Ueno.land 2019 — key takeaways
Charlie Tango’s design team spent a few days in New York to attend the Ueno.land conference. Here follows their report -enjoy!
After three days in the Big Apple, straight to the office on a Monday morning after an 8-hour direct flight from New York to Copenhagen. The excitement to write about this event is too much for me to just ignore and postpone to another day where my routine wouldn’t let me finish it. So, while I unpack my luggage, I’ll also take a look at all things learned over the past 3 days.
One of our favourite interactive attractions at Ueno.land
Why go to Ueno.land
The conference host, Ueno, is a full-service agency specialising in digital products and branding for some of the biggest organisations in the world. The company was started by Haraldur Thorleifsson, in our neighbouring country of Iceland. My team and I have been following their work since the project they worked on with Uber, which caught great press attention. We really admire the way they do work and how they position themselves as a brand in the market of design companies. So, when Ueno announced they were going to organise a conference in Brooklyn; we knew that was a golden chance to be part of something new, refreshing and interesting.
26 february 2019 — the first time we heard about Ueno.land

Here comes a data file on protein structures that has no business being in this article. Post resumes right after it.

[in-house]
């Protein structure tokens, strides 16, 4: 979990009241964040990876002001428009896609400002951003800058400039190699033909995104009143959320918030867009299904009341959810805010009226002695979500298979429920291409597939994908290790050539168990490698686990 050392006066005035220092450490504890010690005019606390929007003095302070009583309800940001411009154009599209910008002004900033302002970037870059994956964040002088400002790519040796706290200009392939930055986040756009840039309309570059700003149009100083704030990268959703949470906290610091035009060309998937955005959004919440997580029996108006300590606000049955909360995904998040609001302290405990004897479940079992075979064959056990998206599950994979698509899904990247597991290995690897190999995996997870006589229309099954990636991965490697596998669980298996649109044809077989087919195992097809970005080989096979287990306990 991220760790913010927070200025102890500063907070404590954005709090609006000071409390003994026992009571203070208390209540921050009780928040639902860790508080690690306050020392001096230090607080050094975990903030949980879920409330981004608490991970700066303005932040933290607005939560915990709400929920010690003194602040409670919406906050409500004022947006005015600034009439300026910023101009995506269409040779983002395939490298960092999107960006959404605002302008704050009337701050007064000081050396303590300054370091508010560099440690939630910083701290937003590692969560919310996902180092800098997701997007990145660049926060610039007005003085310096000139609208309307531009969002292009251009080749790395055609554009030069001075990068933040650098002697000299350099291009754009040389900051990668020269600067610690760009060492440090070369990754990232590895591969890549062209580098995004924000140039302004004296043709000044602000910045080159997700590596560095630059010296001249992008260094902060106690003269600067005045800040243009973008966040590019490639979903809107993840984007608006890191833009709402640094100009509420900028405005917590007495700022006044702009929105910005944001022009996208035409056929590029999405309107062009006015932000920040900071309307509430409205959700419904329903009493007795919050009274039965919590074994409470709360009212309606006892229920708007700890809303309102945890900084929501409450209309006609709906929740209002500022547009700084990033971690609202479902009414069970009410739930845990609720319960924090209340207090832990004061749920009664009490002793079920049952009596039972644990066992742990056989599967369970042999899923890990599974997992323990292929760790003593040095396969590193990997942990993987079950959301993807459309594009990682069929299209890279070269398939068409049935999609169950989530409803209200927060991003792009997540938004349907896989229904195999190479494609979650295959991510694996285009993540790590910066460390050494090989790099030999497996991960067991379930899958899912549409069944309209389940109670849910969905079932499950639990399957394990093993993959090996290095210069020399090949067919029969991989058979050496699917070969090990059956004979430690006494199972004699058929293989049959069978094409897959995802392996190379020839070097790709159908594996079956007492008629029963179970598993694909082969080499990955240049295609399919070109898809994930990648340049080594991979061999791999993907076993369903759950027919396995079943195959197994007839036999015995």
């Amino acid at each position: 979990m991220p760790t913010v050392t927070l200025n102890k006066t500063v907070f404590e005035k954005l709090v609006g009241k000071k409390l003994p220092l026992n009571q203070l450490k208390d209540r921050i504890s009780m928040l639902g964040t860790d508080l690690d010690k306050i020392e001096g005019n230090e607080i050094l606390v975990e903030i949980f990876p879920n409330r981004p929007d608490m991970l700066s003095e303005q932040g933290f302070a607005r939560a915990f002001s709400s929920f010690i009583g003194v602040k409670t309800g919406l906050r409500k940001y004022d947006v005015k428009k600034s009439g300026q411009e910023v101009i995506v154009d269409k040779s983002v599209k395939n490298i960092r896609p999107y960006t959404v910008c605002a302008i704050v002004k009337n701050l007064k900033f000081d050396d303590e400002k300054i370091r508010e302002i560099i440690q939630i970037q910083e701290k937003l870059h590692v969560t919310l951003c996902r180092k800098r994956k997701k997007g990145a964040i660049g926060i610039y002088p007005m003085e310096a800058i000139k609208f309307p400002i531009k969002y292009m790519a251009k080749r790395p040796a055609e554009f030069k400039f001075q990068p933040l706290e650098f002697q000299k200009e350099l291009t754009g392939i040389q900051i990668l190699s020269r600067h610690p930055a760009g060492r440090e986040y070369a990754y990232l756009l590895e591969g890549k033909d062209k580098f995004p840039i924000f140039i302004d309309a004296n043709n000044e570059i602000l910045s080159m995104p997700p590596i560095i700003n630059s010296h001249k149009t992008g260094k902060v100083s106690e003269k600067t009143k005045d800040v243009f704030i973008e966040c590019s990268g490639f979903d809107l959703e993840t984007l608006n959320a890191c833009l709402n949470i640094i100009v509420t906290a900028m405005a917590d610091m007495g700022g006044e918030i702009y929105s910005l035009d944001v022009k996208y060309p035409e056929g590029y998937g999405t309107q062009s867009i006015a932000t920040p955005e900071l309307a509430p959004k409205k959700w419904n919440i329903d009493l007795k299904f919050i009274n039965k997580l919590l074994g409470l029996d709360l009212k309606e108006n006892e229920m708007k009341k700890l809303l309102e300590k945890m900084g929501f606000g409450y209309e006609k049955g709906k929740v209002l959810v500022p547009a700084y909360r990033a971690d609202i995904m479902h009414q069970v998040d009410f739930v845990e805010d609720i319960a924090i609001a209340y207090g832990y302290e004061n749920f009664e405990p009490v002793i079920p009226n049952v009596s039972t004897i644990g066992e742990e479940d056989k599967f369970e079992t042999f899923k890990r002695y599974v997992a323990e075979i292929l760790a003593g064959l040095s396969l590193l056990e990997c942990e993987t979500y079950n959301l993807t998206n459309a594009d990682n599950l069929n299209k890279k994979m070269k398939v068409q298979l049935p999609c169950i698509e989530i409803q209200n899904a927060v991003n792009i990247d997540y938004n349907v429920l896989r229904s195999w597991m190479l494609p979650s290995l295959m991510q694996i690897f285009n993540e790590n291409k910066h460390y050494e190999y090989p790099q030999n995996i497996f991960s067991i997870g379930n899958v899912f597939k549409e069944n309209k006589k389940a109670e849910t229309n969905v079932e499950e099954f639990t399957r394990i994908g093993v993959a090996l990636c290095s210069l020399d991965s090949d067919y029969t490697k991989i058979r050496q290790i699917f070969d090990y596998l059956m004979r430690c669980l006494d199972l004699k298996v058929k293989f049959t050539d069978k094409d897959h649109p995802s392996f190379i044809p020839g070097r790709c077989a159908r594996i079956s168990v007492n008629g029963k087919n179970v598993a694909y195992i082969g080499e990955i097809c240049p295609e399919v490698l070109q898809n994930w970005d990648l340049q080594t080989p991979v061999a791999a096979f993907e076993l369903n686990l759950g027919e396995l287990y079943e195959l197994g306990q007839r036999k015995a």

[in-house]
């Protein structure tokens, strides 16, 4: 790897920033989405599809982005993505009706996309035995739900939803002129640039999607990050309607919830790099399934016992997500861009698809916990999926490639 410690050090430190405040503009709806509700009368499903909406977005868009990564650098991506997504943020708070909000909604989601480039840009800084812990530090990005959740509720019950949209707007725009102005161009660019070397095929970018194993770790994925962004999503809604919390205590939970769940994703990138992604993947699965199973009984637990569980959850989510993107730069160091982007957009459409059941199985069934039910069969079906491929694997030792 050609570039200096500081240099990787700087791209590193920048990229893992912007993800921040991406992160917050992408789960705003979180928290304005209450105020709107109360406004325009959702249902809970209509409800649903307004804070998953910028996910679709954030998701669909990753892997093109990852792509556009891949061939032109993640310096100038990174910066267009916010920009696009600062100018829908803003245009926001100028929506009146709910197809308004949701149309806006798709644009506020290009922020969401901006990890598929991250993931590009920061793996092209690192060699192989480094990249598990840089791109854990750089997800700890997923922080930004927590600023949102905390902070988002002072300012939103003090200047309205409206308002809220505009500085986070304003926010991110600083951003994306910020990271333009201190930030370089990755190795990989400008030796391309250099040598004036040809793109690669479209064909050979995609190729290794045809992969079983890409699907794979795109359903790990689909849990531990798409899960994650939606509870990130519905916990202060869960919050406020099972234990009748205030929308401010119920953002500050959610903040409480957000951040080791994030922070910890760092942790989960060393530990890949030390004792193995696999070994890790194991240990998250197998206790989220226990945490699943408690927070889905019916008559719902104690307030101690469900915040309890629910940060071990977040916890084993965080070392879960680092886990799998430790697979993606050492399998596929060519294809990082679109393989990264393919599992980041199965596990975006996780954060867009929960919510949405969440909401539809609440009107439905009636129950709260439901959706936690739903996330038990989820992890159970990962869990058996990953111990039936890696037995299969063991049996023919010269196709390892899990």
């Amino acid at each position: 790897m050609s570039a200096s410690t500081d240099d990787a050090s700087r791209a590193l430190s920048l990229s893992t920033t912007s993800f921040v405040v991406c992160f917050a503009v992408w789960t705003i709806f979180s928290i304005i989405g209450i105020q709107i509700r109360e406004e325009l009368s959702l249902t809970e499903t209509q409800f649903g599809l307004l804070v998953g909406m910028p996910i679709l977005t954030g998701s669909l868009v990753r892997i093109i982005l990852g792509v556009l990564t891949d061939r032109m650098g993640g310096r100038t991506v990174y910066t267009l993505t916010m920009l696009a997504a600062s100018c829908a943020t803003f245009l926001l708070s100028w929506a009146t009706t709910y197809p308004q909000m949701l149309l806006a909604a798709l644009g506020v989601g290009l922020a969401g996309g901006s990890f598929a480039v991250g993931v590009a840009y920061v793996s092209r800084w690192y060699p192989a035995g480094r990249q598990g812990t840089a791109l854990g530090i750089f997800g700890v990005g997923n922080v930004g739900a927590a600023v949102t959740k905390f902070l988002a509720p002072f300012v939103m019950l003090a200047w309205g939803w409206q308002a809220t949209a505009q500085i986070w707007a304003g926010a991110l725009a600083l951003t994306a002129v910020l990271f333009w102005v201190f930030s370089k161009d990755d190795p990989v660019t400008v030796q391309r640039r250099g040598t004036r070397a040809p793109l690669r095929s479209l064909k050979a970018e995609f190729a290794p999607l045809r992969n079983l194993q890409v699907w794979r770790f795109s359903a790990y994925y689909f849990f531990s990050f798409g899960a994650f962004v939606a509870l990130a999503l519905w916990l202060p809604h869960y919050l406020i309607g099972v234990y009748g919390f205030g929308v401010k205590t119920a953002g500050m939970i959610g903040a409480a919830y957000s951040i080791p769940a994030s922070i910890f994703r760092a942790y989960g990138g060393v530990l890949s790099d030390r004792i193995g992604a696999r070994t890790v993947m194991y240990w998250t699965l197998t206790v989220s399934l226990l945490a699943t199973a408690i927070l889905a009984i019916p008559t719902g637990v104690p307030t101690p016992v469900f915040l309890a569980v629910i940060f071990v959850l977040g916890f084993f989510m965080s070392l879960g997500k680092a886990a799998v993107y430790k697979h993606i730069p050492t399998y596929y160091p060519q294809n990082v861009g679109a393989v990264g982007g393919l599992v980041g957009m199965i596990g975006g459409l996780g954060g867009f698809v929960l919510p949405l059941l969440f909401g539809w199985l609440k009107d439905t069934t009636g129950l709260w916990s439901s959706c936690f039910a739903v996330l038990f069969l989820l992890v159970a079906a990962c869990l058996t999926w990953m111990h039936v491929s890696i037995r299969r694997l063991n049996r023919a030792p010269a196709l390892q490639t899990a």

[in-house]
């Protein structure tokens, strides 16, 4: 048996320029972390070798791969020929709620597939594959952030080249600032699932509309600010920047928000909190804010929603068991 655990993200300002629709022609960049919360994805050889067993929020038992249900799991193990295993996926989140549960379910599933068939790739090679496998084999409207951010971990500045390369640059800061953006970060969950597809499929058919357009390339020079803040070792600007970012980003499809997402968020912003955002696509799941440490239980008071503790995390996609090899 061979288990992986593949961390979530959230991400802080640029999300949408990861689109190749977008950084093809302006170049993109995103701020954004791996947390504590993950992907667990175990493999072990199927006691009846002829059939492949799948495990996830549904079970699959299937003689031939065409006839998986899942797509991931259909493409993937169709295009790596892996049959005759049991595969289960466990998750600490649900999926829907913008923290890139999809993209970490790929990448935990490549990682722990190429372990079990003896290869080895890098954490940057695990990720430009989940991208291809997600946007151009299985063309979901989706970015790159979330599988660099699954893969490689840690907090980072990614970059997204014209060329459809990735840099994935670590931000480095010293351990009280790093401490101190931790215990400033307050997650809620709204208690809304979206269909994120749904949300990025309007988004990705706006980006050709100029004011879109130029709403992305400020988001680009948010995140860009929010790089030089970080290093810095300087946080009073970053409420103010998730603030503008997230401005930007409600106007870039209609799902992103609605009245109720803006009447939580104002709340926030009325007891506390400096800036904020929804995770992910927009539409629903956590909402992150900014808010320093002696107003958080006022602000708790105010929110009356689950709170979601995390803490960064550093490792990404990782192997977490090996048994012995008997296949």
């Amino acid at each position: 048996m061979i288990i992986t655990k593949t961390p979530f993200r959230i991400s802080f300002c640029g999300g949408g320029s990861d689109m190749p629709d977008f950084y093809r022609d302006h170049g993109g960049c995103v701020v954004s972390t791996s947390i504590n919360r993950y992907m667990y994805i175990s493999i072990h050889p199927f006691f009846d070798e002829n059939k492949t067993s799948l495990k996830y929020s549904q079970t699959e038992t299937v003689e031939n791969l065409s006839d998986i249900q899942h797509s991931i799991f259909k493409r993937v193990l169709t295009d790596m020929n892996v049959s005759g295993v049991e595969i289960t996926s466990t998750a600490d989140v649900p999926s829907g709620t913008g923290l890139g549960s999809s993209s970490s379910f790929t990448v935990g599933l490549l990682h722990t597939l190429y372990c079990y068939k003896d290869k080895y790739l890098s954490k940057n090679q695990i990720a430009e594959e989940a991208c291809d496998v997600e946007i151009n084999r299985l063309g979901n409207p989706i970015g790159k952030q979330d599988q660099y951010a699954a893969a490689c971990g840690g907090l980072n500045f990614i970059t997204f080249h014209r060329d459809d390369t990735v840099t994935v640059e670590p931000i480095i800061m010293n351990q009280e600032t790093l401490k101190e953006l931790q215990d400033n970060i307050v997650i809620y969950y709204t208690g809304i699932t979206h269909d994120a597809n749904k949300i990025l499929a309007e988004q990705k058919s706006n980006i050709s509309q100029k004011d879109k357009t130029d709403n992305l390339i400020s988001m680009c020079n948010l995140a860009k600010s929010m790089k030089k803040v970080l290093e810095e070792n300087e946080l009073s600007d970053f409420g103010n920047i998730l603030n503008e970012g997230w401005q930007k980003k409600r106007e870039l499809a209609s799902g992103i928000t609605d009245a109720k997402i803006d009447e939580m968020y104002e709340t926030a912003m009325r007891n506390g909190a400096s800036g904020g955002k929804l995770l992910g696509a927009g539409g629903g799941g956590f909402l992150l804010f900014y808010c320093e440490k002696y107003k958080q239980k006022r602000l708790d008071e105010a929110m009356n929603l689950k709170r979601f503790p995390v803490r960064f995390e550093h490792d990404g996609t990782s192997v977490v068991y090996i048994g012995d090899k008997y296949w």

Let’s talk about how the conference was organized
The topics: Differently from all conferences we’ve ever attended, this time we didn’t know much about the speakers in advance, nor about the topic they were going to discuss, which made it a little harder for us to know what to expect; but on the other hand, it was a pleasant surprise to sit in the crowd, looking forward to seeing who was up next — it felt to us as if they were “pulling speakers off the cylinder”, but in a good way. Especially if we tie it to the fact the whole conference was conceptually structured around the “amusement park theme”. Now, we are not sure whether all of it was intentional or not, but we loved it.
The roster:None of the speakers spoke about processes or methodologies. As a matter of fact, I don’t recall anyone mentioning the words “agile”, “design system”, “UX”, or “service design”, yet, the whole conference was about the love for the craft, curiosity and self-confidence; arguably the essentials for clients who want to stand out and for designers to express themselves. Big shout to the conference committee for structuring the talks in that direction. We really enjoyed it.